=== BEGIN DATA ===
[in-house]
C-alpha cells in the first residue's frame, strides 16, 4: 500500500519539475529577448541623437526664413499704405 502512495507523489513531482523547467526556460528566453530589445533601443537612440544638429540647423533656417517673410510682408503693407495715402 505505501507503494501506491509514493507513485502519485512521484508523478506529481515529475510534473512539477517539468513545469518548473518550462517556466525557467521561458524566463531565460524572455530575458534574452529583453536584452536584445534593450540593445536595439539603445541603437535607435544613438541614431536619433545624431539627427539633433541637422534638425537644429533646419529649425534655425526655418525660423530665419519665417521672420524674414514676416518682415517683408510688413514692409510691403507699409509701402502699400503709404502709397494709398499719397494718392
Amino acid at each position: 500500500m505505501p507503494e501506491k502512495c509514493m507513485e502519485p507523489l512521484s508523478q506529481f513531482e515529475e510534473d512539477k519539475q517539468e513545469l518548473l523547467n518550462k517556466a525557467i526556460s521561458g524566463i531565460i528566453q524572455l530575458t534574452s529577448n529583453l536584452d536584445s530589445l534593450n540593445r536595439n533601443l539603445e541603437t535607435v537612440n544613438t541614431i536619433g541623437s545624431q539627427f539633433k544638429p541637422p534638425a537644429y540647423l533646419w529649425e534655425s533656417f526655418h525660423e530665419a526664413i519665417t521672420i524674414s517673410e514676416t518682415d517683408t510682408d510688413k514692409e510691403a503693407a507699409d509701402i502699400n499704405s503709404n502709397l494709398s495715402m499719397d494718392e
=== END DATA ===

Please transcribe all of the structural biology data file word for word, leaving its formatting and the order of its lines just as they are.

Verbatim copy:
[in-house]
C-alpha cells in the first residue's frame, strides 16, 4: 500500500519539475529577448541623437526664413499704405 502512495507523489513531482523547467526556460528566453530589445533601443537612440544638429540647423533656417517673410510682408503693407495715402 505505501507503494501506491509514493507513485502519485512521484508523478506529481515529475510534473512539477517539468513545469518548473518550462517556466525557467521561458524566463531565460524572455530575458534574452529583453536584452536584445534593450540593445536595439539603445541603437535607435544613438541614431536619433545624431539627427539633433541637422534638425537644429533646419529649425534655425526655418525660423530665419519665417521672420524674414514676416518682415517683408510688413514692409510691403507699409509701402502699400503709404502709397494709398499719397494718392
Amino acid at each position: 500500500m505505501p507503494e501506491k502512495c509514493m507513485e502519485p507523489l512521484s508523478q506529481f513531482e515529475e510534473d512539477k519539475q517539468e513545469l518548473l523547467n518550462k517556466a525557467i526556460s521561458g524566463i531565460i528566453q524572455l530575458t534574452s529577448n529583453l536584452d536584445s530589445l534593450n540593445r536595439n533601443l539603445e541603437t535607435v537612440n544613438t541614431i536619433g541623437s545624431q539627427f539633433k544638429p541637422p534638425a537644429y540647423l533646419w529649425e534655425s533656417f526655418h525660423e530665419a526664413i519665417t521672420i524674414s517673410e514676416t518682415d517683408t510682408d510688413k514692409e510691403a503693407a507699409d509701402i502699400n499704405s503709404n502709397l494709398s495715402m499719397d494718392e